Congressman Darin LaHood (IL-18) authored an op-ed this week in FarmWeekNow discussing America's trade agenda and the impact of trade on Illinois agriculture. Rep. LaHood also spoke with RFD Radio about the outlook for future trade agreements.
Originally published on FarmWeekNow.com: Moving a strong trade agenda forward By Congressman Darin LaHood
Farmers across the Midwest are experiencing one of the best commodity price reversals in decades. The prices for corn and soybeans have jumped significantly over the last several months and while there are multiple contributing factors, the rewards of the full implementation of the phase one trade deal with China and the United States-Mexico-Canada Agreement (USMCA) have no doubt helped drive this turnaround in prices. As recently as early 2020, farmers were experiencing extremely low prices with corn below $3.50 per bushel and soybeans below $8.30 per bushel. At those prices, farmers could not turn a profit and even worse, were facing the prospect of not keeping their farming operation open. Coupled with marketplace disruptions caused by COVID-19, farm families were experiencing one of the most challenging years in recent memory.
However, more recently, strong demand in both the domestic and international markets returned, driving corn prices to more than $5.50 per bushel and soybeans to more than $14.30 per bushel. The increase has given farmers some optimism as they move through planting season and as our economy emerges from the COVID-19 pandemic. The agriculture industry supports close to 500,000 jobs in Illinois and is the No. 1 industry in our state. Without free, open, and fair trade, family farms in our state wouldn’t be able to survive. During my time as a member of the U.S. House Ways and Means Committee, I have prioritized trade agreements that open markets for our agricultural products and spur job creation here in Illinois. In the 117th Congress, I am honored to have also secured an appointment to the committee’s Trade Subcommittee where I will have the opportunity to further engage in and lead on this important issue for our economy and provide Illinois farmers a seat at the table for important trade negotiations. With Illinois being a primary agriculture hub, our farmers not only add to our state’s economy, but they fuel the nation’s as well. While the agriculture industry generated $51.1 billion for our state’s economy, Illinois also accounted for 4% of our country’s agriculture sales, and 81% of that comes from crops. Yet the financial impacts don’t stop there. Our farm economy is the lifeblood of rural communities, and we can strengthen the future of our region by expanding fair trade opportunities. As we witnessed in 2020, prices in our commodity markets for corn and beans are more likely to strengthen when we proactively grow demand for our agricultural products. The farmers I represent compete and win on the global scale as well. Over the past four years, we have made great strides on trade, negotiating in a bipartisan fashion to accomplish a large purchase agreement with China and to modernize our trade relationship with Mexico and Canada. Our recently completed agreements contain sections that should act as templates for ongoing negotiations with the European Union, United Kingdom, Kenya, India, and Brazil. I urge the Biden administration to work with Congress to reauthorize Trade Promotion Authority on time, to prioritize completing high standard free trade agreements, especially those already under negotiation and with our allies, to work toward a phase two agreement with China, and to renew efforts to reform the World Trade Organization to create a more level playing field and hold bad actors accountable.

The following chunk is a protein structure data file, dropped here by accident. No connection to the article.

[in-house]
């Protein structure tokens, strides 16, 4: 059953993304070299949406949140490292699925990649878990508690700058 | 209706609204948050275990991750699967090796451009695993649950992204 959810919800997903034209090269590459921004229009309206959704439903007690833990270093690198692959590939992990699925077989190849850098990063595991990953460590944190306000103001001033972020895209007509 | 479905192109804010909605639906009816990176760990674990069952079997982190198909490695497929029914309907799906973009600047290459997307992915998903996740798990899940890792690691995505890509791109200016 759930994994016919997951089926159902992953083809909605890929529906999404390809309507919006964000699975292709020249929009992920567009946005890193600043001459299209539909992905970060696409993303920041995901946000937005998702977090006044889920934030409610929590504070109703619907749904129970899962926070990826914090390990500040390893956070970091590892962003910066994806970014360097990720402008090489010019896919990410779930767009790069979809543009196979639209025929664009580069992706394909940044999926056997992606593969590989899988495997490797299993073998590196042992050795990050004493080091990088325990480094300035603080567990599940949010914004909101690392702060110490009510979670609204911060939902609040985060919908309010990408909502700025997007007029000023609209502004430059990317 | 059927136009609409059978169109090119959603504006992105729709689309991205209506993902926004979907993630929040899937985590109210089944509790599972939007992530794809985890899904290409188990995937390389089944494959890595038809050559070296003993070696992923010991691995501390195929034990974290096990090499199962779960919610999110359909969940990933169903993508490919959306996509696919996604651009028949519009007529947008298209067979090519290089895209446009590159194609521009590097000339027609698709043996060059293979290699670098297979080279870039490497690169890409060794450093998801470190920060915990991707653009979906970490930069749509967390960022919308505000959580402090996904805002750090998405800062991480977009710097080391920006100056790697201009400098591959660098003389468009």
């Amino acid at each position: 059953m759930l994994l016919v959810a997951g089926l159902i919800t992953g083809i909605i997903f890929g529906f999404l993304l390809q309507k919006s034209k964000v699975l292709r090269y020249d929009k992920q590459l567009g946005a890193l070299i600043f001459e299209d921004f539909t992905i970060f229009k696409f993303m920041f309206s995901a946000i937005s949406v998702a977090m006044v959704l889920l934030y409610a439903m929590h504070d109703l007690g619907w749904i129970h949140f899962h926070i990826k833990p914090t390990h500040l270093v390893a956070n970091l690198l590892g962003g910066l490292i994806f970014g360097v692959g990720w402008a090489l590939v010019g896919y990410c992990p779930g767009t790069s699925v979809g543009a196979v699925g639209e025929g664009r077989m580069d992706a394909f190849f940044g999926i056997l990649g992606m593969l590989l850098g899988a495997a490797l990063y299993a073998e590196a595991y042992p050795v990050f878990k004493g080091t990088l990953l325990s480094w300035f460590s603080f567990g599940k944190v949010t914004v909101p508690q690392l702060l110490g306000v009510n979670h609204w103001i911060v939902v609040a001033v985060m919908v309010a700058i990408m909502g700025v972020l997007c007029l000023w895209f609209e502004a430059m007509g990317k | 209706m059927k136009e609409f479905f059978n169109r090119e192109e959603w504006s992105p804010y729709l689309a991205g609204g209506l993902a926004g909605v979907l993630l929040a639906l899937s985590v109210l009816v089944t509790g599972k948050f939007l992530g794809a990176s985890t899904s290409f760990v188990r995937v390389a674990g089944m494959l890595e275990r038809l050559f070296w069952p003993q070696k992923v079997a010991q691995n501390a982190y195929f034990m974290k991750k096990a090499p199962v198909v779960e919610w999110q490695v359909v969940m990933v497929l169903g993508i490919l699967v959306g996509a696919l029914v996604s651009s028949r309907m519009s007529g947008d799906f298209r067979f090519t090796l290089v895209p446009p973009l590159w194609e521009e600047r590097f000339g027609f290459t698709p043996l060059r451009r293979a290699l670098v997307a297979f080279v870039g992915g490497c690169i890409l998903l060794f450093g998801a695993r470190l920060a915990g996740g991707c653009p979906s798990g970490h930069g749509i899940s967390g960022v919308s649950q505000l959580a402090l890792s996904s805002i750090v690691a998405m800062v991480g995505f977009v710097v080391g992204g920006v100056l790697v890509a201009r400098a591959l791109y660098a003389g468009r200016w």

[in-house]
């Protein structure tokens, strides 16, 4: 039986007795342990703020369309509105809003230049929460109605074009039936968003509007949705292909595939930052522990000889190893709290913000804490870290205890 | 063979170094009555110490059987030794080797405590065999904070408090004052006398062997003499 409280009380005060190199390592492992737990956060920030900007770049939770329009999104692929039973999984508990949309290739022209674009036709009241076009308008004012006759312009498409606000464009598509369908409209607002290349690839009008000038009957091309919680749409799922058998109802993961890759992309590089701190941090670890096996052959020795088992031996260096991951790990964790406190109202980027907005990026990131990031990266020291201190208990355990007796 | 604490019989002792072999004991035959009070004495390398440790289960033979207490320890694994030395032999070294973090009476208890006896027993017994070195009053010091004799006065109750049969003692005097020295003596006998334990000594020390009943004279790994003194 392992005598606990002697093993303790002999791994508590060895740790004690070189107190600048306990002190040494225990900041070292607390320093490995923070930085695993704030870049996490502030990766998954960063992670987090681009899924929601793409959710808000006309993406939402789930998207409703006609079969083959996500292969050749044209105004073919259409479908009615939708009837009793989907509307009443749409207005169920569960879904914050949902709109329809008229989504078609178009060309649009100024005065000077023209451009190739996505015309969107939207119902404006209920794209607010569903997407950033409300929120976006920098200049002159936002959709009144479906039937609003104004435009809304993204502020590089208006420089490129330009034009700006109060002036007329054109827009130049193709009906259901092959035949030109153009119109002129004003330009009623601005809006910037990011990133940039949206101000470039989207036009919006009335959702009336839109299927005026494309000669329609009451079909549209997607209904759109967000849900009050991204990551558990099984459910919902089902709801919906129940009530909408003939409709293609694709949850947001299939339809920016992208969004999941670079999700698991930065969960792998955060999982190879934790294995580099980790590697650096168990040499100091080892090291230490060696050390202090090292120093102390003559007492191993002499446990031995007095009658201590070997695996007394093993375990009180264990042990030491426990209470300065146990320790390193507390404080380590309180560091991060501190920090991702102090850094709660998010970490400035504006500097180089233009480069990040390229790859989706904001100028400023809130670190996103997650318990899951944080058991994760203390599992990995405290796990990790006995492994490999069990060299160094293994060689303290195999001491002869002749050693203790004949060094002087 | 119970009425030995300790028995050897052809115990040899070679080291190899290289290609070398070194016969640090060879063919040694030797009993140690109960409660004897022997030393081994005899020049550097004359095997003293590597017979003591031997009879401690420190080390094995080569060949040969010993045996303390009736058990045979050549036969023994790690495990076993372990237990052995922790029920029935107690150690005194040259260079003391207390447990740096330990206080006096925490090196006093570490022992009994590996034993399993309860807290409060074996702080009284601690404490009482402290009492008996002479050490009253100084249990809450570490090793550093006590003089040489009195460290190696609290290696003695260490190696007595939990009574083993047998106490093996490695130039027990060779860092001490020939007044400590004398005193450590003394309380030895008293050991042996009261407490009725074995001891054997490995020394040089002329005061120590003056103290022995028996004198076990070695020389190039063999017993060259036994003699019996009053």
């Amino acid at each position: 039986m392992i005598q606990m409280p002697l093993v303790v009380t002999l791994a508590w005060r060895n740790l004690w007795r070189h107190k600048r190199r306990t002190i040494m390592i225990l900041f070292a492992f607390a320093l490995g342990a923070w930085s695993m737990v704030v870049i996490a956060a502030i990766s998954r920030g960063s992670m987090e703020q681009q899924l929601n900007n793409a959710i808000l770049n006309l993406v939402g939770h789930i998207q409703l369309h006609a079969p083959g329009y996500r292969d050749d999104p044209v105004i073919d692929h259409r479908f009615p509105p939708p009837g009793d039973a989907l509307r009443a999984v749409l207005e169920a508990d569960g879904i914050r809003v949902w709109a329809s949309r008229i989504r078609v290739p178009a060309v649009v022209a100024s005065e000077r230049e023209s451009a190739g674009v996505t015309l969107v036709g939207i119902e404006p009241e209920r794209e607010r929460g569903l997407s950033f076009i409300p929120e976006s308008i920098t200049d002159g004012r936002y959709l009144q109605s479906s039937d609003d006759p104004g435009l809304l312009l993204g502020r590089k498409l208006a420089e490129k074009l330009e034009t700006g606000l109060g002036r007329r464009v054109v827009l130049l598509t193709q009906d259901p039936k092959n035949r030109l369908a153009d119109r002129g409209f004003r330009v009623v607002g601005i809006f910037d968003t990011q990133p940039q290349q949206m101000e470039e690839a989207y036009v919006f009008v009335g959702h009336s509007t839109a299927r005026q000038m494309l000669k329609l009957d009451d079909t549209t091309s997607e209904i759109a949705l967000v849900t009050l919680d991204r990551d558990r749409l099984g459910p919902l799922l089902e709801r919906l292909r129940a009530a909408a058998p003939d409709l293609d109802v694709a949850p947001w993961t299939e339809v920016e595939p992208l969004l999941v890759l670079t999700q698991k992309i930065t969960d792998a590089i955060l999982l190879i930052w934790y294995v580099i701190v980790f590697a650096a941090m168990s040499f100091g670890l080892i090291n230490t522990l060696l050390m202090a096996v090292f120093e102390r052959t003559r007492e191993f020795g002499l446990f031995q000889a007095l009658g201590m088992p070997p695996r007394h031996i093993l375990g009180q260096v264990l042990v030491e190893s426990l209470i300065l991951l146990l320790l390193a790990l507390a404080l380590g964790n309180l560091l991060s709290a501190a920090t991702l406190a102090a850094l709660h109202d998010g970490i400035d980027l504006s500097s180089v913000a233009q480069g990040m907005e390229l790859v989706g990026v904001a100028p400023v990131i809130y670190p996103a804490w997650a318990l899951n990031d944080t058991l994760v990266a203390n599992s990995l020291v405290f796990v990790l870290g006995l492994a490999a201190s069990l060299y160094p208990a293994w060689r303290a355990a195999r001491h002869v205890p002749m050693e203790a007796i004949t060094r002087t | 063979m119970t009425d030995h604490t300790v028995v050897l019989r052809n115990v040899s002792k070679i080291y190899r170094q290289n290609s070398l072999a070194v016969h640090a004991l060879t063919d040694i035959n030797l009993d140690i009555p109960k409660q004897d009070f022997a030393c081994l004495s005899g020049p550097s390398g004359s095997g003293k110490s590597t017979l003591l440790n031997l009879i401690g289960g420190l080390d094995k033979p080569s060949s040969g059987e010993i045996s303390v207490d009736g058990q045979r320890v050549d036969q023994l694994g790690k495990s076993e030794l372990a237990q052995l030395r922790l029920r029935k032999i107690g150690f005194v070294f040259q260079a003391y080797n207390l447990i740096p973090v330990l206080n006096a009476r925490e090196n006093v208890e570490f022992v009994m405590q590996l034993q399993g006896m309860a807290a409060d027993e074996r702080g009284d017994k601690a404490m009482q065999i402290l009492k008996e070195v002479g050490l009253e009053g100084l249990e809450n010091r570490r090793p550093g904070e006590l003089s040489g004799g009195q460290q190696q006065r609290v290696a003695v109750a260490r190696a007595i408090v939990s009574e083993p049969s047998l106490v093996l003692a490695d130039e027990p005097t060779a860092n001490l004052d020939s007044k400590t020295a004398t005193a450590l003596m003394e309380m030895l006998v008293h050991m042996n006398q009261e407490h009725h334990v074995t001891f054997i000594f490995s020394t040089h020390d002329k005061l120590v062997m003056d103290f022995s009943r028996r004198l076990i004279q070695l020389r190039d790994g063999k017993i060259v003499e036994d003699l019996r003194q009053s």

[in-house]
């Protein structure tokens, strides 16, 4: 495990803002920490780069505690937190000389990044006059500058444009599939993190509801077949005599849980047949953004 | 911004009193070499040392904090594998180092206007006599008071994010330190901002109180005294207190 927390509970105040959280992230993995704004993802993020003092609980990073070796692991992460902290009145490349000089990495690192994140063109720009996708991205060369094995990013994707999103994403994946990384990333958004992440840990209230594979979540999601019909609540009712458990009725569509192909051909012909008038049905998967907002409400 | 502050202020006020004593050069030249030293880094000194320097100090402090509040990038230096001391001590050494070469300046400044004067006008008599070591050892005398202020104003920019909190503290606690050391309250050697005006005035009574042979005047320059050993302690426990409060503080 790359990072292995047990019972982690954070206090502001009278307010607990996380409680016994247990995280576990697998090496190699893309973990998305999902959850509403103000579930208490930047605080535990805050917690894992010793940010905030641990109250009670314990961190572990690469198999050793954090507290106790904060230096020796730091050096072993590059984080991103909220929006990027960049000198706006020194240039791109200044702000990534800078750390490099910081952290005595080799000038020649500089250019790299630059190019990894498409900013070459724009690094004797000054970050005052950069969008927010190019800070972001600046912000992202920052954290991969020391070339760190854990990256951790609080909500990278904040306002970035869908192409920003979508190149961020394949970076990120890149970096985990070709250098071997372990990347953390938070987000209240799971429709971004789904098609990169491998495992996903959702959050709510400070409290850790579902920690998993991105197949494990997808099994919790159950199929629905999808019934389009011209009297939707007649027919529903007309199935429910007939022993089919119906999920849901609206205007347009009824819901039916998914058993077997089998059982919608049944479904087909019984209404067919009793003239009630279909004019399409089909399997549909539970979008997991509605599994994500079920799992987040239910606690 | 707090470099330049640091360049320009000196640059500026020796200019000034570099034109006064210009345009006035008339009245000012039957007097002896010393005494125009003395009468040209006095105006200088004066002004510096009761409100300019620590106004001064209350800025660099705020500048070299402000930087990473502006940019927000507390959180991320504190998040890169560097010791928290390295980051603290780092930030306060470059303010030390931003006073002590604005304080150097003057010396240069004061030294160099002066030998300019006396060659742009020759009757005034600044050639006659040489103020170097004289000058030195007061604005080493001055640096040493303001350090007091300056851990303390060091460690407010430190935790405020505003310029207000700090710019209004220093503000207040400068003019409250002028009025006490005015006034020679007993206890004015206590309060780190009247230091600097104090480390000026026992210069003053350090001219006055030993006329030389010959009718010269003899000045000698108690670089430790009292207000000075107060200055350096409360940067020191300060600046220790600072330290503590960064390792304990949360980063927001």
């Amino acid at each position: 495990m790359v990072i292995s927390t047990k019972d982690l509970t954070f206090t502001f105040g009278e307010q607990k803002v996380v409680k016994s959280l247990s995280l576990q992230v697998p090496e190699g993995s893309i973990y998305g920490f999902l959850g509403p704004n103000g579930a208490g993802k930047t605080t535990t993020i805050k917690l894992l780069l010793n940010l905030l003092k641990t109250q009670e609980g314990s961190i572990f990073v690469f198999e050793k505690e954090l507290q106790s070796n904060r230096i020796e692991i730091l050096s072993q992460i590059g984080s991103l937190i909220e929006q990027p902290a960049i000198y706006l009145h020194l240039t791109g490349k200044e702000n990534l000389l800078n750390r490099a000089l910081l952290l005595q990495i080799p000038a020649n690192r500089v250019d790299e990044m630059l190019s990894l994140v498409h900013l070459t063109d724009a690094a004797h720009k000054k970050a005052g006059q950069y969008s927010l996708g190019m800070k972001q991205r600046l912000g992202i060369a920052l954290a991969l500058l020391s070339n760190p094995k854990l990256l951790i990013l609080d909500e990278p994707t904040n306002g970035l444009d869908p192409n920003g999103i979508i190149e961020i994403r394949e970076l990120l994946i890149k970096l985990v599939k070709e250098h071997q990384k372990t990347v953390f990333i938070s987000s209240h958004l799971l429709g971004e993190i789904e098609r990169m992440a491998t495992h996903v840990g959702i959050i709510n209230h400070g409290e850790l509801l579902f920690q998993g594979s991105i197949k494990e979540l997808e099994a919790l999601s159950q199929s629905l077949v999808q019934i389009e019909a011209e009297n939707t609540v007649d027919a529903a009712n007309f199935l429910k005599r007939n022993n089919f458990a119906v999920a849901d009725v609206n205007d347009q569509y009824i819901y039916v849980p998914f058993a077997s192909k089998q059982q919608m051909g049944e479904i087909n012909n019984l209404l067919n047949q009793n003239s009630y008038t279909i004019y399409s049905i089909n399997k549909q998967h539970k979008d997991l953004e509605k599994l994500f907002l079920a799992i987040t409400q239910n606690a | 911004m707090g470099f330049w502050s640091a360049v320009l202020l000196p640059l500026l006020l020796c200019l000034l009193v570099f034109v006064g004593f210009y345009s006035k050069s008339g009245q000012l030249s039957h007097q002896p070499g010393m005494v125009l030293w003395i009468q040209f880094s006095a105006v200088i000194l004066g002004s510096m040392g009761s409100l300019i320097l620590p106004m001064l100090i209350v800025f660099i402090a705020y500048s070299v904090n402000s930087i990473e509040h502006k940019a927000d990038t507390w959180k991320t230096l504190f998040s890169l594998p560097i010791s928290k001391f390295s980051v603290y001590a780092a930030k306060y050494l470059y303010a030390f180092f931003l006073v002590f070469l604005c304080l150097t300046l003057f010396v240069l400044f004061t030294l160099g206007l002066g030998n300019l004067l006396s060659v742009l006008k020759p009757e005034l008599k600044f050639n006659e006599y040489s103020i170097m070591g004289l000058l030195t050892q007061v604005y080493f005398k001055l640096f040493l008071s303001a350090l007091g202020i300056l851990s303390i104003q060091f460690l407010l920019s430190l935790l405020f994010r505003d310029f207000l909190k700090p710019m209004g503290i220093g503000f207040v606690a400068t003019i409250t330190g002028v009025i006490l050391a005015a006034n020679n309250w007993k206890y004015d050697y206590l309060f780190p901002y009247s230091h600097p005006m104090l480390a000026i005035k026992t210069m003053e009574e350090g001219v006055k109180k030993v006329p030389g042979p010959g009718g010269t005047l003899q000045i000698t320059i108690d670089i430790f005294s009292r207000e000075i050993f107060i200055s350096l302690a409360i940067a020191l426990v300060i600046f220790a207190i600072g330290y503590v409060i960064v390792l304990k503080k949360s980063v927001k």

When Illinois farmers win, our country prospers. We all experienced many ups and downs during 2020, and the ag economy was no different. As we emerge from market anxieties and leave behind the disruptions caused by the pandemic, I know I’ll be continuing to focus on our country’s trade agenda and working to improve demand for our agricultural products around the world through trade.